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The mad hermit of Lacompte Marsh, pt 2.

Joined
Oct 2, 2004
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Nodding yes with great enthusiasim, he surprisingly handed me his knife for examination. It was heavy in my hand, solid feeling. The knife had been well cared for, and honed very sharp. The blade had a mild patina of a light grey color. On the base of the blade was the IXL stamp, a real English example of good cutlery. The stag had that buttery yellow color it gets only from years of carrying. He watched me closely the whole time I carefully admired his knife, and not wanting to push things too far gave it back to him without too much delay. Once back in his hand it seemed alot smaller than in mine.

I showed him the stag Hen and Rooster stockman grandad had given me my last birthday and he examined it nodding in approval, saying how the Germans made some nice knives even though they had gave him hell in the North atlantic.

He dumped some of the tea into the steaming water and in short order we had our drink in a couple of battered tin cups. The day had taken an odd direction and I felt like Alice after she fell down the rabit hole. Nothing was as it seemed with this man who had such a bad reputation. As we sat he and I talked about the books on the shelf. It became obvious that he was well read and educated, and as he spoke another thing happened. His voice had changed a bit while we were talking, and a faint English accent had come out. I was still a bit nervous and took out my Misouri Meersham pipe I had started smoking that summer and was reaching for the pouch of Prince Albert in the back pocket of my jeans when he stopped me, saying "Here, have some decent tobacco." On the table was a flat tin of tobacco, and it was my first experiance with Dunhills 965. There was an acrid smokey taste to it that was not unpleasent. We talked, smoked and the storm moved off and the rain let up. It was still dripping from the edge of the roof, but the thunder had moved off to the east and it was clearing. The sultry heat had left and it was still very warm but not bad. Tyrone was anxious to be off, but I was almost reluctant to leave. The conversation was interesting and the mad hermit was anything but, as I was finding out.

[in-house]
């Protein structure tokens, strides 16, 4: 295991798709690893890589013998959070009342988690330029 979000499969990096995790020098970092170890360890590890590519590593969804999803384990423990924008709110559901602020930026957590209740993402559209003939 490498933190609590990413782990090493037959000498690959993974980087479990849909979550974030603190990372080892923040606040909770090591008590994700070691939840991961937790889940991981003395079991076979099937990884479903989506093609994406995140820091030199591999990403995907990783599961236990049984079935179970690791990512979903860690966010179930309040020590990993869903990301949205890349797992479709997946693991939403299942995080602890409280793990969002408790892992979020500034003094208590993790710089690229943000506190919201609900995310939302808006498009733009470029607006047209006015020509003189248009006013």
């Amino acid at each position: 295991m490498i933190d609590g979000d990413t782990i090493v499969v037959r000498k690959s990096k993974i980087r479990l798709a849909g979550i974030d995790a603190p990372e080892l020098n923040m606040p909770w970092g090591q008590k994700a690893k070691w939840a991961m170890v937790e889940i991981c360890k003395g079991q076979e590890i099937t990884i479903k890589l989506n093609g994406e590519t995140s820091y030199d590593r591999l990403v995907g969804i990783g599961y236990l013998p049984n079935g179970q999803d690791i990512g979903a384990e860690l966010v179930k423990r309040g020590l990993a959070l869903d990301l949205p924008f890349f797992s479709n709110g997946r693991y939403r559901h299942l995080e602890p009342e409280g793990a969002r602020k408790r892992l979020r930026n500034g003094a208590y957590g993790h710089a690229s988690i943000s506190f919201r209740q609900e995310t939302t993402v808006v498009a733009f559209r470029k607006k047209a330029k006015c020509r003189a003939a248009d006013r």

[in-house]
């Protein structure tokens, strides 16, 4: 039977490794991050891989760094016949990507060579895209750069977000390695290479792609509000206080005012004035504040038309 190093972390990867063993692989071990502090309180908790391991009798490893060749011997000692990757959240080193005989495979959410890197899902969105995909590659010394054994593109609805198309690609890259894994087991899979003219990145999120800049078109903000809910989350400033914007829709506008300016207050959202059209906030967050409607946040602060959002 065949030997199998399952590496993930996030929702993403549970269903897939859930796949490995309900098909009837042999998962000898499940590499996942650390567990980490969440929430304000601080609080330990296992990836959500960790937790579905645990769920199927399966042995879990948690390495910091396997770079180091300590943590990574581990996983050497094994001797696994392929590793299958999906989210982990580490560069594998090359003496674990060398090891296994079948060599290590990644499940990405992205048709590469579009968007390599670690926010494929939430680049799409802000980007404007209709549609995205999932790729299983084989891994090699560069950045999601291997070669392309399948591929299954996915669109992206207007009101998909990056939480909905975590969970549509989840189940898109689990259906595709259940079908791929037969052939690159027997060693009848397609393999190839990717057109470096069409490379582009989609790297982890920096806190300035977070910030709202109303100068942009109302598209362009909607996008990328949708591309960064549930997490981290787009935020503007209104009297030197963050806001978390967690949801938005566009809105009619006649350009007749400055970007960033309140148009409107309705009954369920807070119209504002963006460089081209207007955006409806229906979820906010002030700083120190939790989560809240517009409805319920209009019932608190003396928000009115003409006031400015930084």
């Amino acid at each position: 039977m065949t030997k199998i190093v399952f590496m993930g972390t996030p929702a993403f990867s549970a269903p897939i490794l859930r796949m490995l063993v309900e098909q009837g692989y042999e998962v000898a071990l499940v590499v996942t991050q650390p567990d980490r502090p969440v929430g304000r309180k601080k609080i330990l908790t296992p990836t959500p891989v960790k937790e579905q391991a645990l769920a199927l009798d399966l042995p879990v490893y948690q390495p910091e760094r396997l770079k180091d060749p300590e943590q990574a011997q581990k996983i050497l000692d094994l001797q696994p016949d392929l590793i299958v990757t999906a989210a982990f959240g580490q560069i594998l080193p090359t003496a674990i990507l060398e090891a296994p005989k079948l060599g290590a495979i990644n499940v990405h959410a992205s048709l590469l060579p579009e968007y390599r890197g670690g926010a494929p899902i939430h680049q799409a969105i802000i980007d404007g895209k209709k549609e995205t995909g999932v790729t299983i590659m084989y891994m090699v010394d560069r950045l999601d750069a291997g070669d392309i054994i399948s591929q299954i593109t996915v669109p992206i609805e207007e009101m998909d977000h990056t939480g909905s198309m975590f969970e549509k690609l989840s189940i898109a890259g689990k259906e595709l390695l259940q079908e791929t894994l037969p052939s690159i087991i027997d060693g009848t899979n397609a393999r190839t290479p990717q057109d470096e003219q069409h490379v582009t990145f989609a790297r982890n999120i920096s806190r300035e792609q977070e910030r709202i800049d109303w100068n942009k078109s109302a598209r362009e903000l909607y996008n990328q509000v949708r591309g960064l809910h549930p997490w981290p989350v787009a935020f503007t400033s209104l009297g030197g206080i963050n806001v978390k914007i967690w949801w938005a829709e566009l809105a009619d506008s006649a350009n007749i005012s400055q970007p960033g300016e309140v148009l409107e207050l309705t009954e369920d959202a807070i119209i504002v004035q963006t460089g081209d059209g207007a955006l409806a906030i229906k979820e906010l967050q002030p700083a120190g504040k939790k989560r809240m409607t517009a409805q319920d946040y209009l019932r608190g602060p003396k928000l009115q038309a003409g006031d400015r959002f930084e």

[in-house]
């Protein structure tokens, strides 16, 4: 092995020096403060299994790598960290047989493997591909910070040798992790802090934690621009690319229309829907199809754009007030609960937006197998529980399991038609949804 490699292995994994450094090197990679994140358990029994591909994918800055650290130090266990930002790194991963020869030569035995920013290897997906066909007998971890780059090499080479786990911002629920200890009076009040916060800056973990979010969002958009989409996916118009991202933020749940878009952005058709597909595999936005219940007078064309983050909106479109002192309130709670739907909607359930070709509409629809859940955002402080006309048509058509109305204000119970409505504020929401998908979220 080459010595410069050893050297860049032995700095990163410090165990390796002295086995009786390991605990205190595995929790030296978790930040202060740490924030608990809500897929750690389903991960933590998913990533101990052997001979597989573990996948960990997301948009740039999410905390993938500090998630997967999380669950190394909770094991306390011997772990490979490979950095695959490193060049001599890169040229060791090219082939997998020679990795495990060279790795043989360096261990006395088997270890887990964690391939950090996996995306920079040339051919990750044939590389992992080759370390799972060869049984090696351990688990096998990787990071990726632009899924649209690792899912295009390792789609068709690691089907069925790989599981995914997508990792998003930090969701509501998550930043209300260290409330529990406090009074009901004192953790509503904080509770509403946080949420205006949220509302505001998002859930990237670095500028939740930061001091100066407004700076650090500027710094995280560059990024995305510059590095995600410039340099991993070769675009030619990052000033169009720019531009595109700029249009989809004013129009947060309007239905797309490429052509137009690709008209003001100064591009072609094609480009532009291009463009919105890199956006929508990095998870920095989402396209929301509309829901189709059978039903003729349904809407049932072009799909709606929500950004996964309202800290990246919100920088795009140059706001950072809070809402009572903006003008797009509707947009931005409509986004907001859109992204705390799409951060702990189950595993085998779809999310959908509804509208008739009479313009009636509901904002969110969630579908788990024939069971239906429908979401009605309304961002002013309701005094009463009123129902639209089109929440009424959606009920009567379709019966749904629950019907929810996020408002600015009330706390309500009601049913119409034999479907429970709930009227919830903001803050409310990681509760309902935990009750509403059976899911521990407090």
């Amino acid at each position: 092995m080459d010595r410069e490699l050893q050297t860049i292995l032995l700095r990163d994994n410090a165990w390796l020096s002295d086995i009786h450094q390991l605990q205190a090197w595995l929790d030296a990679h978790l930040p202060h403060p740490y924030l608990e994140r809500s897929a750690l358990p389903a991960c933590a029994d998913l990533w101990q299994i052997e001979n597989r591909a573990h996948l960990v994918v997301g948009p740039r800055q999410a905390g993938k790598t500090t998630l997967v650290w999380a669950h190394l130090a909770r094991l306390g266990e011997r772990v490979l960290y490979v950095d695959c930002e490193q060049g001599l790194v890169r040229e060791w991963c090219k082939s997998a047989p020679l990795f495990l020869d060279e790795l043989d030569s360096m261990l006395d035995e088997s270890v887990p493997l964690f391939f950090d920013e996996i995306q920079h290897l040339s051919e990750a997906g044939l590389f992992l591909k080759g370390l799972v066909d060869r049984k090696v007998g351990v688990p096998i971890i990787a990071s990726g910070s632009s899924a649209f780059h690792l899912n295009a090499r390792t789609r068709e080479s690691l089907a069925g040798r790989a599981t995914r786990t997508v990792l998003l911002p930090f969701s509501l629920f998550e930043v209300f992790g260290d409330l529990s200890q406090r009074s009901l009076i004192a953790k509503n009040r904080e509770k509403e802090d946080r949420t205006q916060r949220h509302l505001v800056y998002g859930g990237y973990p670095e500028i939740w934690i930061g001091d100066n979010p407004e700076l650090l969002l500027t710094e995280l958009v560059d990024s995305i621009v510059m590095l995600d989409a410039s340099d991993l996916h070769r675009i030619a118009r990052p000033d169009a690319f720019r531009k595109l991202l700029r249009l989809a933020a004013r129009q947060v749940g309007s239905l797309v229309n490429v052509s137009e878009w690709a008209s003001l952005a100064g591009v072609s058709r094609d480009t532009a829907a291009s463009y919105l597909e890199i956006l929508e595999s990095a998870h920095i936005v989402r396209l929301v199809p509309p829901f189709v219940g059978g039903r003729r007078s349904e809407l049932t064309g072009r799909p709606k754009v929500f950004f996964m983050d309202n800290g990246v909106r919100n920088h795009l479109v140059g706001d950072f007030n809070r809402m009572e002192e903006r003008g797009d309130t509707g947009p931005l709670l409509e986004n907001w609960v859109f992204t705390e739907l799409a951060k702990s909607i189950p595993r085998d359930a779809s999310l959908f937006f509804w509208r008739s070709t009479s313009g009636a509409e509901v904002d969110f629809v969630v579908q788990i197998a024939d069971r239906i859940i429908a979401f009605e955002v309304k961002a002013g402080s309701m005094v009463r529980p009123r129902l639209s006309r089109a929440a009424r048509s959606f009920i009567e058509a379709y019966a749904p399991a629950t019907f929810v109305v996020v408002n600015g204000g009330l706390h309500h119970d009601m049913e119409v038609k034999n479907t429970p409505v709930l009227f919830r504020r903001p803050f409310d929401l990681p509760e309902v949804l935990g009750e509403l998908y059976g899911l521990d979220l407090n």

Before I could think better of it, I asked him "Who ARE you?"

His eyes sort of lost focus for a moment as he looked off someplace I could'nt see, and he seemed to be someplace else, then he said "Just someone looking to be left alone for a while."

The tea finished, and the weather clearing, we made our parting while thanking him for sheltering us. Suddenly he was the gruff hermit again telling us to go on and get out of his hair and leave him in peace. Tyrone and I shoved off in the skiff and as we poled out to the deeper channels where we could use the motor I looked back once. He was standing in the door watching us go, and as we poled off he raised a hand in a gesture of parting. He seemed sad. That was the last I ever saw of him.

We made our way home without futher incident only to find both grandad and Jackson in a angrey temper. Highly PO'ed at us, both Tyrones dad and grandad let us both know we were'nt too big for a trip to the woodshed for going off in such a bonehead manor with no attention to the weather. That scared me more than anything, grandad used a strong belt to hold up his pants!

With the Lady Anne back in order the weeks passed, crab traps hauled, work was to be done in the sorting shed watching the peelers to become soft shells and rushed to the packing house on ice.

Sometimes it takes a while to miss something. Gradually that summer, the people in town slowly realized that nobody had seen the mad hermit of the marsh. Usually he came to town once a week. When I had a few hours one afternoon I took a skiff back to the marsh. It took me a while to find the right way again, but after a few wrong turns I found myself at the familiar shack again. There was a deserted air about it.

Inside it was completely empty. The books, can goods on the shelves were gone. Everything had been removed and it was like nobody had ever been there at all. I looked around at the empty shack and wondered if it had been some sort of halicination. Even the tin can hobo stove was gone. But then I saw a dark little pile of ash on one of the stones where the tin can stove had been. A pile of ash where somebody had knocked out a pipe. I took a pinch of it in thumb and forfinger and smelled a familiar smell of an English tobacco.

Nobody in Cambridge ever saw or heard from the hermit again. He had vanished like a puff of pipe smoke in a stiff wind. As the years past I would wonder sometimes just who the enigma of a man was, that had earned the name The mad hermit of Lacompte Marsh.
 
Lord you spin a wonderful tale. Thank you.
 
about time you posted part II.
What's with the serial novel business, who the hell do you think you are, Charles Dickens?:D

seriously, great writing.
 
Sir, if you ever write a book, will you sell a copy to an Englishman?